is your go-to spot for reviews, announcements and information about northern and central New Jersey theater, music, dance, museum exhibits and activities for adults, kids and their families. Click the tabs to find an event, or scroll down to the Labels at the bottom of the page to find what you are looking for.
Mark Clague, professor of musicology and
American culture at the University of Michigan, discusses the
evolution of "The Star-Spangled Banner." Clague describes
how the ballad became the nation's sole anthem and the controversy
that came with it. He alsoexamines the ways
in which the hymn has evolved.
"The most important word in the lyric
is the word “Y-o-u,” the “O say can you see?”... When I sing it or
when I'm a part of the ritual, it puts you as the person in the
audience, sometimes the singer, but really all of us collectively,
we’re in some ways called together as a community but we’re also
called as an individual."
Clague on how the National Anthem embodies
In her book “Duty beyond
the Battlefield: African American Soldiers Fight for Racial Uplift,
Citizenship, and Manhood, 1870–1920,” professor
and author, Le'Trice Donaldson, examines how African
American soldiers used their military service to advance their civil
discusses the struggle for soldiers to acquire the rights of
full citizenship after serving during the Civil War and World War I.
She also expands on how Black nationalism and the "New
Negro" movement were both inspired by the efforts of African
American soldiers from the 1870s to the 1920s.
Also on AHTV Saturday
Mary McLeod Bethune
Congressional Statue Dedication
A statue honoring educator and civil
rights activist Mary Mcleod Bethune was unveiled at theCapitol
on July 13, 2022. Bethune was an advisor to Presidents
Calvin Coolidge, Herbert Hoover, Franklin D. Roosevelt, and Harry S.
Truman. Throughout her life, she stressed the belief that education
was essential to racial advancement. Congressional leaders Nancy
Pelosi and Mitch McConnell
were among the speakers at the unveiling. Tune in at 3 pm ET Saturday
Zunz, "The Man Who Understood Democracy" Historian and author Olivier Zunz
examined the life of French aristocrat Alexis de
Tocqueville and his Democratic principles. In his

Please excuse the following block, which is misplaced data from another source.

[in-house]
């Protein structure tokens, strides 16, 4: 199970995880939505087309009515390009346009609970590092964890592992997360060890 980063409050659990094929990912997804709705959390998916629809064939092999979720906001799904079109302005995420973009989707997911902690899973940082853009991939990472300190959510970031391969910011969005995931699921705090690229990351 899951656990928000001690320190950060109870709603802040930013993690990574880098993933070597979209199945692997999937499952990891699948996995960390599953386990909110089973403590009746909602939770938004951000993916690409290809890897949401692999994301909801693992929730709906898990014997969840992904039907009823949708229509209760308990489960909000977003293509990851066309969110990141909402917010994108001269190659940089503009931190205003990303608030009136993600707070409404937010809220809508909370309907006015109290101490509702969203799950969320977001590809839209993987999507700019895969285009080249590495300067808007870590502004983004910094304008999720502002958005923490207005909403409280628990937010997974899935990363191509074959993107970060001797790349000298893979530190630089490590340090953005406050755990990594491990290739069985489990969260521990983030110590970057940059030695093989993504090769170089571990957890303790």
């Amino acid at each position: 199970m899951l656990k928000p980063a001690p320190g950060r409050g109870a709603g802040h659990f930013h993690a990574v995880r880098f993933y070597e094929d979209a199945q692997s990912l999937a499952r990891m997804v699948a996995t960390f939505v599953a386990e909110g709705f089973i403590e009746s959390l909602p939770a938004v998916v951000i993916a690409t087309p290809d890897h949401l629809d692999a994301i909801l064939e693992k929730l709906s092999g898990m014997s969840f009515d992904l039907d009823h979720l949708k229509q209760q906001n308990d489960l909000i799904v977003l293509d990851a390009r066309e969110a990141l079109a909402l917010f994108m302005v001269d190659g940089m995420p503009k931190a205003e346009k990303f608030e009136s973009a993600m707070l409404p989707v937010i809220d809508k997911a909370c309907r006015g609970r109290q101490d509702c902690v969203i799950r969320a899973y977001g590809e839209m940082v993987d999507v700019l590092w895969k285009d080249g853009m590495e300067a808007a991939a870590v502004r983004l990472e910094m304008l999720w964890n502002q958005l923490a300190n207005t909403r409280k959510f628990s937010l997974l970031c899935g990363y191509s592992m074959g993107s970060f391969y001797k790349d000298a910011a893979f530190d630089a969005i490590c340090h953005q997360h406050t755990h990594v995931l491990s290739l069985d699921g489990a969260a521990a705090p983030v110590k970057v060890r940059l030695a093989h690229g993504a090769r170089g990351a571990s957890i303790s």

groundbreaking autobiography, Zunz explores
Tocqueville's radical ideas that led him to
fight for equality and liberty in France. Tune in at 6 pm ET Saturday
happened this week in history?
August 21, 1831: In the early morning hours,
Nat Turner successfully rounded up a small group of enslaved people
and led what would become the bloodiest and largest slave rebellion
in United States history. Nat Turner was an enslaved African American
born on a plantation in Southampton County, Virginia. He was a deeply
committed Christian and believed to have received messages from God
through visions and signs in nature. The revolt resulted in the death
of more than 60 white Virginians and up to 200 free and enslaved
people were massacred in retaliation. Two days later, the revolt was
suppressed sending Turner into hiding for two months before he was
discovered by a farmer.
The rebellion of Nat Turner changed the course of American history.
As a result, Legislative laws known as the Black Codes were created
to further restrict enslaved people.
18, 1920: The 19th amendment to the
Constitution was ratified 42 years after the women's suffrage
amendment was proposed. The 36th and final state to ratify was
21, 1959: Dwight Eisenhower signed a proclamation
admitting Hawaii as the 50th state. The Aloha State officially joined
the Union after Congress passed the Hawaii Admission Act and
Hawaiians approved a statehood referendum earlier that year.
20, 1975: Viking 1 rocketed into space on its
500-million-mile journey to Mars. During its six-year exploration of
Mars, Viking 1 was the first lander to touch down on the surface.
Coming up Sunday on
In August we'll showcase some of the best of Q&A,
this week: In "Taking Paris," author
Dugard discusses how The French Resistance
movement brought together armed men and women to fight against the
German occupation during the invasion in 1940. Following the German
takeover, they played a crucial role in facilitating Allies' aid
efforts in France.
The reader is taken on a journey through decisions made by Winston
Churchill, Franklin Roosevelt, General George S. Patton,
and the exiled French General Charles de Gaulle during the
occupation to help France regain its freedom from the Nazis. Tune
in at 8 pm ET Sunday on C-SPAN
Featured C-SPAN Podcasts
The idea of making
America great again has been used by Republican presidents and
presidential candidates for years. However, Donald Trump made it
In the part-two episode of C-SPAN's The Weekly, we
look at Republican presidents and presidential candidates
highlighting their commitment to "Make America Great
now on The Weekly
Explore our nation's past and discover the people and events that
document the American story — Saturdays on C-SPAN2. Come along with
American History TV to museums and historic sites. Watch archival
speeches from former presidents and other national leaders. Visit
classrooms, lectures and symposiums featuring professors and